When many people think about the end of their life, they are drawn to rejoining the natural world. Specifically, many people want to become a tree when they die. Trees are givers of life. They provide many benefits to the environment around them — it’s natural that people would want to learn more about how to give back in this way.

Of course, it’s not as simple as being able to die and turn into a tree. However, there are several ways to turn yourself into a tree as a body or cremated remains are incorporated into the Earth over time. Each option is different in terms of the disposition of the body after death, and each presents different options for others to remember and visit you at your tree. 

Ways to become a tree when you die

There are several ways to become a tree when you die. We've highlighted some of the options you might want to consider.

Spread ashes at the base of a tree in a conservation memorial forest

You can choose to have your ashes spread at the base of a tree in one of ten memorial forests across the United States. In each forest managed by Better Place Forests, people choose an established, personal tree where their cremated ashes can be spread. Traditionally cremated ashes are accepted, and in some forests ashes from aquamation, also known as water cremation or alkaline hydrolysis, can also be used.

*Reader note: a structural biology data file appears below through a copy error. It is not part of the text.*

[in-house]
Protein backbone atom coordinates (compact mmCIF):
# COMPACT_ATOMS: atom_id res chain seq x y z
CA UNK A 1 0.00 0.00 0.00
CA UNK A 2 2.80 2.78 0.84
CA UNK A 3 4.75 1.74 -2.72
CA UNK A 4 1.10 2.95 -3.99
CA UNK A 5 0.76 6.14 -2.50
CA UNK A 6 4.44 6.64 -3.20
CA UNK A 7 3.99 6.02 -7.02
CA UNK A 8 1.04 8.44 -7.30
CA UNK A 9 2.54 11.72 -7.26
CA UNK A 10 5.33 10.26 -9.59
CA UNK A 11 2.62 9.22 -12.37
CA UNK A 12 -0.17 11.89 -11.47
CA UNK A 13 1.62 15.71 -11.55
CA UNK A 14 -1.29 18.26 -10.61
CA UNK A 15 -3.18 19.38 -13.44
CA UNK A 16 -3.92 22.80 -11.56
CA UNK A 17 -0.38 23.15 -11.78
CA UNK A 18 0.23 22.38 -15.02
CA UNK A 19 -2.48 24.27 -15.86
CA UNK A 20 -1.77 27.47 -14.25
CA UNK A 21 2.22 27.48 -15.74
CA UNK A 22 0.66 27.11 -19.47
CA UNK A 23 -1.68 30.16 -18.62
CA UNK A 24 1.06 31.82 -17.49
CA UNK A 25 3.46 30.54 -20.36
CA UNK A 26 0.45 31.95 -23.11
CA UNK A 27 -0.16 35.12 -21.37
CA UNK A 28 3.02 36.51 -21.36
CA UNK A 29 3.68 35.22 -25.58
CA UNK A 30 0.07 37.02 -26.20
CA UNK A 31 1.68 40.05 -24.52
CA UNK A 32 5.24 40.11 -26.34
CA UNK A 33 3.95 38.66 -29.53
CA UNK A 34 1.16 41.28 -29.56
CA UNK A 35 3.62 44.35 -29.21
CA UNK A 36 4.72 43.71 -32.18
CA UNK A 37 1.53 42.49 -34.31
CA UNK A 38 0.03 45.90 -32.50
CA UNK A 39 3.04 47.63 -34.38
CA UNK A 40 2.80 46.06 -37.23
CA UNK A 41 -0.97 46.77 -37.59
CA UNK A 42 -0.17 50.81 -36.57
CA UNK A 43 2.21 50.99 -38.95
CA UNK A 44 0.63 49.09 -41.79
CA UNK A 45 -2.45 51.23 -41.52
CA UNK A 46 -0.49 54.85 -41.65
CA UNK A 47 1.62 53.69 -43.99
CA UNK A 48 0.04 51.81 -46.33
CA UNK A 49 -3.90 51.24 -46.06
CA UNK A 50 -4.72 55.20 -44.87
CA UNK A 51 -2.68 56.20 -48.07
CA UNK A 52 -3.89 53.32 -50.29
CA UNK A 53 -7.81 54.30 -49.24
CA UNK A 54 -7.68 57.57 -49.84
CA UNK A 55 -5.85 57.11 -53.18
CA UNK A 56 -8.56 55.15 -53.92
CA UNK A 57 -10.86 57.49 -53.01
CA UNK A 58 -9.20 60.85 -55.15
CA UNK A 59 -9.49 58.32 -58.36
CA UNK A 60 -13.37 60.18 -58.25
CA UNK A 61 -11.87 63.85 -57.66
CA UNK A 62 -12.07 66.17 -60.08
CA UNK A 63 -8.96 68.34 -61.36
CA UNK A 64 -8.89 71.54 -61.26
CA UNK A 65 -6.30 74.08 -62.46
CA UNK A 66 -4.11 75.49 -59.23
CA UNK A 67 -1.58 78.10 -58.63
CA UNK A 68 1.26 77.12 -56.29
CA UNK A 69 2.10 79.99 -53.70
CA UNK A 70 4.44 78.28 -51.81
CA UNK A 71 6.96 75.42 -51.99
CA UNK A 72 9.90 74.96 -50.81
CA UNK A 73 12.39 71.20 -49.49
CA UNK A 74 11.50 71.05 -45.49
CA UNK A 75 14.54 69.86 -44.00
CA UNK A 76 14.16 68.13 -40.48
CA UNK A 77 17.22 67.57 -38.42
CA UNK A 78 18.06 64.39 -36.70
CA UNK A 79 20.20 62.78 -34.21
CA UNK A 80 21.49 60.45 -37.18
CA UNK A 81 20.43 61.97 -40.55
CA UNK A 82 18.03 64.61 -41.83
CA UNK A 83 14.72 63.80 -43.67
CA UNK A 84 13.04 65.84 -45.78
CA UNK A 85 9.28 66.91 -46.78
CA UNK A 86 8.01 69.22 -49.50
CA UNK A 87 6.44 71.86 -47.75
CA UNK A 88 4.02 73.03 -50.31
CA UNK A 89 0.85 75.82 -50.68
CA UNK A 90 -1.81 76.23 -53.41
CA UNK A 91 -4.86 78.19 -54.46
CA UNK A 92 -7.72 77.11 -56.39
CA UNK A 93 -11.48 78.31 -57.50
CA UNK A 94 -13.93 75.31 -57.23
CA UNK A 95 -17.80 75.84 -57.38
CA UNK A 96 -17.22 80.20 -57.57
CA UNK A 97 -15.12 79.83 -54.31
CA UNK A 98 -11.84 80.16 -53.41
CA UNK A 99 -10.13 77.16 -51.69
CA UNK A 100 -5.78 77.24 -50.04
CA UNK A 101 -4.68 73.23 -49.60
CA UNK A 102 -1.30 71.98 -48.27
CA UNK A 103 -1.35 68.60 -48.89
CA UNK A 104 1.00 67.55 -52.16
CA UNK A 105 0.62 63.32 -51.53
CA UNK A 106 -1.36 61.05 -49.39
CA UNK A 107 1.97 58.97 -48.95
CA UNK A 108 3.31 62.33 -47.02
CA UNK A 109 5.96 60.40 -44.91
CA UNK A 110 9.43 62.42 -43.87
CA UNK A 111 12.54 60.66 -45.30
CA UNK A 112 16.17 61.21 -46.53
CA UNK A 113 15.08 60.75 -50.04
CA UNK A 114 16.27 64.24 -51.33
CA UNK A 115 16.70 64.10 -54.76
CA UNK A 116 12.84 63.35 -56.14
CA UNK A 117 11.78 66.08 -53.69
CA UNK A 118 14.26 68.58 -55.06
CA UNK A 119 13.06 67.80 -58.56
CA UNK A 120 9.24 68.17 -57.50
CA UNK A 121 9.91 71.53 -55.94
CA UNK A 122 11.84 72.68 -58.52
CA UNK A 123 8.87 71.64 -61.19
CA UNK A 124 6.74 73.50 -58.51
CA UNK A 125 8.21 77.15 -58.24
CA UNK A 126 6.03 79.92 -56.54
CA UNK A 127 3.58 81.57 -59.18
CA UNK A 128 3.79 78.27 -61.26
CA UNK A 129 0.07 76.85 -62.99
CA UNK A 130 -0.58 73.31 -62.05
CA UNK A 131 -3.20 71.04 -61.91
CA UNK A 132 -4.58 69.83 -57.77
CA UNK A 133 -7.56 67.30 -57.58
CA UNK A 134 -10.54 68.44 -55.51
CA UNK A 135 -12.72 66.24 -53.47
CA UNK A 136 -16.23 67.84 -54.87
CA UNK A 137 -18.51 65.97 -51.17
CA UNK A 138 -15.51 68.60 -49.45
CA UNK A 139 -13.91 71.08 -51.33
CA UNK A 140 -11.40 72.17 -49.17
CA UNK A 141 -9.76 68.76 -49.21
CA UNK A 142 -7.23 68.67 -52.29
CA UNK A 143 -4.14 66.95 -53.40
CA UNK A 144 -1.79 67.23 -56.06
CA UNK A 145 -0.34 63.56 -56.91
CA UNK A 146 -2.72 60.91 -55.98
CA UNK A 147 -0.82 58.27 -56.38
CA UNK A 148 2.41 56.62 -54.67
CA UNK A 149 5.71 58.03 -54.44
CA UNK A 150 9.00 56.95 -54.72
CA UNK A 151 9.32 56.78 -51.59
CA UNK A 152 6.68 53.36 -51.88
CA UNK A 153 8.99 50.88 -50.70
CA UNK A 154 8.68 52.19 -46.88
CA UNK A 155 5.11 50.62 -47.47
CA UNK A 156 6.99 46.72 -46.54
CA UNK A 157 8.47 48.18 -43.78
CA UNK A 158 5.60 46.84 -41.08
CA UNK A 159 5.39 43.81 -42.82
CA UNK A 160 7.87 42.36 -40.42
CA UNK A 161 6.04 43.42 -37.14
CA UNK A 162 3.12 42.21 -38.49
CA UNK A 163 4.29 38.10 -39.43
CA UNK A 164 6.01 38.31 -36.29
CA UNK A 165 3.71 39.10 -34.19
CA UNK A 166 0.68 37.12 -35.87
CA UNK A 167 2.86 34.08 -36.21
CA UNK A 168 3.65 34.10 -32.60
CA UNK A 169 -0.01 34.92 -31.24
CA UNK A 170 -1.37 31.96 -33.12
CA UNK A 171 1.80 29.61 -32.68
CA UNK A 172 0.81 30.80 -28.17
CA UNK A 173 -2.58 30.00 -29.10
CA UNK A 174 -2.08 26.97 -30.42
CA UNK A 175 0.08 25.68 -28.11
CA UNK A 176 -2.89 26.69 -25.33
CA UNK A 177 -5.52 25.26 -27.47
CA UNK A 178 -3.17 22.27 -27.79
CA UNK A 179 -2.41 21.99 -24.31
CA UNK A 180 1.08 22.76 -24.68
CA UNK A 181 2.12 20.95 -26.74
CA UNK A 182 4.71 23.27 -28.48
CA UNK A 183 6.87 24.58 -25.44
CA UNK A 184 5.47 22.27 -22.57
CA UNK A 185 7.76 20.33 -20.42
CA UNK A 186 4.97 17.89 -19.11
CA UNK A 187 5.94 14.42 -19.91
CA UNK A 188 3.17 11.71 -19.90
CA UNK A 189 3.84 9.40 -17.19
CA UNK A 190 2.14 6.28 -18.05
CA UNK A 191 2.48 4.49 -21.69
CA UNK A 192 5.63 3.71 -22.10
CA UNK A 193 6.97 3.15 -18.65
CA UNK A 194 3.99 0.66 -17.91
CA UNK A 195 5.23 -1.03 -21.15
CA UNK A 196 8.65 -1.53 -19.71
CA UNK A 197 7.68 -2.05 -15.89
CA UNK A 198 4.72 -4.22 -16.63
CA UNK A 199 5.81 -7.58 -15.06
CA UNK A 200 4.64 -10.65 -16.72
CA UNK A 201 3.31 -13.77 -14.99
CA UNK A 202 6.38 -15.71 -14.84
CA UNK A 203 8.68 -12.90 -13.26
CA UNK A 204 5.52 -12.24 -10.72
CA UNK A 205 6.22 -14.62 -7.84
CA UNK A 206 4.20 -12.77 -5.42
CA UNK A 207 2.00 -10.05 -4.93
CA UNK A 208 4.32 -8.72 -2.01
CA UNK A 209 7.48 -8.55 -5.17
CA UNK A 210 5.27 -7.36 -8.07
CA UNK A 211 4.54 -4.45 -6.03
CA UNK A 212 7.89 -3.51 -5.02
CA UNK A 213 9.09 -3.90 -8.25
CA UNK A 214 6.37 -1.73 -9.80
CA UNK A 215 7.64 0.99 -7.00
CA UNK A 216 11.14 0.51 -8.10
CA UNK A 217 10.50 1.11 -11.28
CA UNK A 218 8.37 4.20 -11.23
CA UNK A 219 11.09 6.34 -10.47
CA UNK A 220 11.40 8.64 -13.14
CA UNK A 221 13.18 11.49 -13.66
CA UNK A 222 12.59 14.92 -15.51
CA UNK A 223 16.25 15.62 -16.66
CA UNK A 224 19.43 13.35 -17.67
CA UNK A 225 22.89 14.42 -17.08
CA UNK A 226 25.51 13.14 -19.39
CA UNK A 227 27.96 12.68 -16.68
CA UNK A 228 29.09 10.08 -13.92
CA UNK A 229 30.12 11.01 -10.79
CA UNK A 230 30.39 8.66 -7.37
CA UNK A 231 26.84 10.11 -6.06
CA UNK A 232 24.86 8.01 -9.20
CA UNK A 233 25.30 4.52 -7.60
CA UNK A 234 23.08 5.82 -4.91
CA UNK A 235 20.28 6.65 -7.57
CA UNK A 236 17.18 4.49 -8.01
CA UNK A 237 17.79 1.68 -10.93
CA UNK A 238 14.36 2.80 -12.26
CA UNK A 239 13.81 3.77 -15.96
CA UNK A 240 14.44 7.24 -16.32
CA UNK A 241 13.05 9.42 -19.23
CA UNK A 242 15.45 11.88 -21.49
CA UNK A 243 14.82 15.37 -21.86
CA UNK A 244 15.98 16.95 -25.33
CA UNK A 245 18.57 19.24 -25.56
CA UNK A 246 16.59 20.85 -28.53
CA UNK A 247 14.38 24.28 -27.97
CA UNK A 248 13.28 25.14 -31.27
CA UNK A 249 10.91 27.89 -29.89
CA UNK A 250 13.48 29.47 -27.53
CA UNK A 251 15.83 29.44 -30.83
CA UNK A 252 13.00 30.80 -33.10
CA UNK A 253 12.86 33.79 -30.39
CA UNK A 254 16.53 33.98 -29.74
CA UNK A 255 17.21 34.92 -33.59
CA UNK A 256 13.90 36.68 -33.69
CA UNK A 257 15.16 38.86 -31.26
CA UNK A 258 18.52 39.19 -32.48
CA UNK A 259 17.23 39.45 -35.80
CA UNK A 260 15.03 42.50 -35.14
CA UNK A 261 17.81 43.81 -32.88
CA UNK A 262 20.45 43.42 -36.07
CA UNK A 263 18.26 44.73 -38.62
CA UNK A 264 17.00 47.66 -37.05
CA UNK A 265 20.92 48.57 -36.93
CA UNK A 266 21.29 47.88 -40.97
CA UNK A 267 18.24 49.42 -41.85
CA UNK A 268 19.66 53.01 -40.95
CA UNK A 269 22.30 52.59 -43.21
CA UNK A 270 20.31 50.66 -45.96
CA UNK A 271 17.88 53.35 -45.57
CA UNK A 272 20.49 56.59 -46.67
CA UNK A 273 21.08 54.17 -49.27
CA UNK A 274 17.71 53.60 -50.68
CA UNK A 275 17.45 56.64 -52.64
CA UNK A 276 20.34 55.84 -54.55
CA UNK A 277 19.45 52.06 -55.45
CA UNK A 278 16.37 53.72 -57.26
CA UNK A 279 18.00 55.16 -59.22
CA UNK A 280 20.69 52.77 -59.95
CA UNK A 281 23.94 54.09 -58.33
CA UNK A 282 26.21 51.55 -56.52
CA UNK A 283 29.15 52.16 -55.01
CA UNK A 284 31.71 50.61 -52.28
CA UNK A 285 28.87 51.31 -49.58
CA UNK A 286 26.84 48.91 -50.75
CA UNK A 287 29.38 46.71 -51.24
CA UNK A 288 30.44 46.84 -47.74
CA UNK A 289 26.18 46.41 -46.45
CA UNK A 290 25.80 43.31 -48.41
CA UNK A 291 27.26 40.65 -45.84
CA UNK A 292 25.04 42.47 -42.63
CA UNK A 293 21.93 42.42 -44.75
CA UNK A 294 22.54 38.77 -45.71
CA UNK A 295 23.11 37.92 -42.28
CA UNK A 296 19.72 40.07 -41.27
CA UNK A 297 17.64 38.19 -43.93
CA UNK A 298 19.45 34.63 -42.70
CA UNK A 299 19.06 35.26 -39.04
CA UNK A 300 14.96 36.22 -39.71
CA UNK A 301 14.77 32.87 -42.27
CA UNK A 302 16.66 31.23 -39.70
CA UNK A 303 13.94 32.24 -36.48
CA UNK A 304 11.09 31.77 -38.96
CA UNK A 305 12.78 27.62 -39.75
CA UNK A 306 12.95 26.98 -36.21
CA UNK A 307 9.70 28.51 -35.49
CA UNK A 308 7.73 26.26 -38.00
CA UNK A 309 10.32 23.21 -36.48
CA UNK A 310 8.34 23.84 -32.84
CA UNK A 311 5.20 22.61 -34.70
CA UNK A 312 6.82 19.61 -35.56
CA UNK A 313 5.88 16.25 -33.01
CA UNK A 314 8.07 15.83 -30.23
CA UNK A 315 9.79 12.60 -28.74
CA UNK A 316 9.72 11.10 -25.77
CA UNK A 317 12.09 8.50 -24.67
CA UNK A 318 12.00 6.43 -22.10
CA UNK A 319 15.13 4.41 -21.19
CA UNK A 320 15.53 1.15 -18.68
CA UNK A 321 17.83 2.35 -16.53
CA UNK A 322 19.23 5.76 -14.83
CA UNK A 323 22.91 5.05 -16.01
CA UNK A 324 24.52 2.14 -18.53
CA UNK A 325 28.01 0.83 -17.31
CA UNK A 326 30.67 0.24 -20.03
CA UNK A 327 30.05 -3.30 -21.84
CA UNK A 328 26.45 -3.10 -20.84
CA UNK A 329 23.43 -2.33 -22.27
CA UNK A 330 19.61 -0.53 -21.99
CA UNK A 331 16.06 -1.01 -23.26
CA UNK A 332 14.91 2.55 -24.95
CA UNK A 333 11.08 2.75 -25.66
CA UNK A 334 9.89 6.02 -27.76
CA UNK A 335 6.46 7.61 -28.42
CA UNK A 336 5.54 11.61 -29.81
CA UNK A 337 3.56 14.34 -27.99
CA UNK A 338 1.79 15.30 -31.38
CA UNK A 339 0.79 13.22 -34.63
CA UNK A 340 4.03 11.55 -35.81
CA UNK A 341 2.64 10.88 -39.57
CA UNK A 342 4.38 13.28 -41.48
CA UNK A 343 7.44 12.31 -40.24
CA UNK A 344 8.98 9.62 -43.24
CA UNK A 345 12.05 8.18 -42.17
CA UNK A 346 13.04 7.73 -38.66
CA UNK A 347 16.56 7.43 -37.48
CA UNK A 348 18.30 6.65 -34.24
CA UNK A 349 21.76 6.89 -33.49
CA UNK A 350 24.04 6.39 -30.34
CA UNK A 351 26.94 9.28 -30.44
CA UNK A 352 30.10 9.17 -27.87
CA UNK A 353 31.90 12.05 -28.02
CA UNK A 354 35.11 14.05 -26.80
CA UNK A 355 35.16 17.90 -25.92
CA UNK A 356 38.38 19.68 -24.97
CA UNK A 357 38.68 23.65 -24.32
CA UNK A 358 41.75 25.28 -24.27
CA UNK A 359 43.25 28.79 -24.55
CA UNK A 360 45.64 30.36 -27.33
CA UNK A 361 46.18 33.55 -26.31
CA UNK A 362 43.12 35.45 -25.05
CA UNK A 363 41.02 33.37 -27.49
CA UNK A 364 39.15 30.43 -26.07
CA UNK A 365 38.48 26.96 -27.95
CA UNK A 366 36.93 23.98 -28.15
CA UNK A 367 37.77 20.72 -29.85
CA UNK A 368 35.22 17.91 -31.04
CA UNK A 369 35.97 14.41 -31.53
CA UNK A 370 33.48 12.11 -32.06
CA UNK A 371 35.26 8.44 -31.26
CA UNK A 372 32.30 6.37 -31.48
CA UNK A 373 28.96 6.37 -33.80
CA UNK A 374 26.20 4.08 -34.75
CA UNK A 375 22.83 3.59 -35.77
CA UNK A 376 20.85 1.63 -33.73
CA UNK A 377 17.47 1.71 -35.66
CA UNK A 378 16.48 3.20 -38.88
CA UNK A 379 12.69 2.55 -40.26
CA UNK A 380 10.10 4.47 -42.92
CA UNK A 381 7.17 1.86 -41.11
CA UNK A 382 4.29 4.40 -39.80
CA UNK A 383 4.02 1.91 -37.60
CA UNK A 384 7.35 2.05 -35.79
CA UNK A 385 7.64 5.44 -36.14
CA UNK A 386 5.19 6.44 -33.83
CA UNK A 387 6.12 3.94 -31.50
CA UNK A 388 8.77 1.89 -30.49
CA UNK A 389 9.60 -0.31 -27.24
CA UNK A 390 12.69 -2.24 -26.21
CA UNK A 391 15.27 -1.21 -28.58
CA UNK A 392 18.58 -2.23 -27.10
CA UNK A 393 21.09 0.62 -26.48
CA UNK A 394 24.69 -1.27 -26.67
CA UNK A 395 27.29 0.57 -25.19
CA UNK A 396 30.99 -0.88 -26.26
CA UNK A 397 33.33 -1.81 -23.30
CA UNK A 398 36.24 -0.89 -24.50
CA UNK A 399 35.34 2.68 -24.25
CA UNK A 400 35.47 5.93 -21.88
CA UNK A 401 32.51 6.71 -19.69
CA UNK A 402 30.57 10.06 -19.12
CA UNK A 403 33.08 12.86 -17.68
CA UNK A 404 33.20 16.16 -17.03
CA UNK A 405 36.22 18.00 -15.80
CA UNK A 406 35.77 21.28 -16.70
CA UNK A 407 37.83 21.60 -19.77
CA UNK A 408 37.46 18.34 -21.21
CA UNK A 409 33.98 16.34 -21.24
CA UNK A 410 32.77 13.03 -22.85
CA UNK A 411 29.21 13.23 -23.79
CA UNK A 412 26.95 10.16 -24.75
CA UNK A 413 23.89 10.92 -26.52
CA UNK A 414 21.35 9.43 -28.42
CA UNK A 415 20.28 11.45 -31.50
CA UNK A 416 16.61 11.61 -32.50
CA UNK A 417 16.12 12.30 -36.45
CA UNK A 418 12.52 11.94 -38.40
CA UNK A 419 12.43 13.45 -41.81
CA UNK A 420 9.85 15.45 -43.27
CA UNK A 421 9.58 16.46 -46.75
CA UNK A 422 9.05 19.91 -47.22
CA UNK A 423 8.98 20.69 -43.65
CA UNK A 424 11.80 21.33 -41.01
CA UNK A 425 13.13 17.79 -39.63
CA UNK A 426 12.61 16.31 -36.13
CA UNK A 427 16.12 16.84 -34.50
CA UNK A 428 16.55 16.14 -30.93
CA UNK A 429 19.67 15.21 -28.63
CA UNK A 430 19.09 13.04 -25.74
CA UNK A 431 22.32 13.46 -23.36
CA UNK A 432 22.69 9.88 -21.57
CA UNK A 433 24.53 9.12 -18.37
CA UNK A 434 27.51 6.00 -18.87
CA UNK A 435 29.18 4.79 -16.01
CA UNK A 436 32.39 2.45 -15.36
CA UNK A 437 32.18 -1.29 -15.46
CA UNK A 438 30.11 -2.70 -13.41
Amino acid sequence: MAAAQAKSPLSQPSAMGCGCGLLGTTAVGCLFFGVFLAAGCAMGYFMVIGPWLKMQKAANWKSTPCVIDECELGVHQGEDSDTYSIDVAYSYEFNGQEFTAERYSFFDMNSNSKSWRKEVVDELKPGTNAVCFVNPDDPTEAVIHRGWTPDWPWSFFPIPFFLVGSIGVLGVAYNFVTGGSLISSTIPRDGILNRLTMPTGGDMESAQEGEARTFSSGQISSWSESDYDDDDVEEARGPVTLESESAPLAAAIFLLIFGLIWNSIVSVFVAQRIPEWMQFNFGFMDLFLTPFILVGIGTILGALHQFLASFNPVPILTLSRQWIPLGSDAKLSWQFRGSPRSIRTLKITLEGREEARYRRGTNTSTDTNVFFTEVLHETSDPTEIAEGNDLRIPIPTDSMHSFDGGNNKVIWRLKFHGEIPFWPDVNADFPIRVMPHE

The ashes are mixed with local soil, which balances the mixture and enables the ashes to be incorporated into the environment. They are then spread at the base of the tree. Afterwards, wildflower seeds are spread, and some have chosen other customizations such as the release of butterflies or rehabilitated wildlife. Religious traditions or other preferences can be incorporated to make this forest memorial truly personalized. 

Many people are attracted to this option because it allows them to leave an enduring legacy of conservation. The purchase of a memorial tree directly contributes to protecting forests and open spaces. In addition, each memorial tree purchase leads to the planting of reforestation saplings in areas that have been affected by fires or deforestation. This happens in partnership with the non-profit One Tree Planted and goes to projects across the U.S.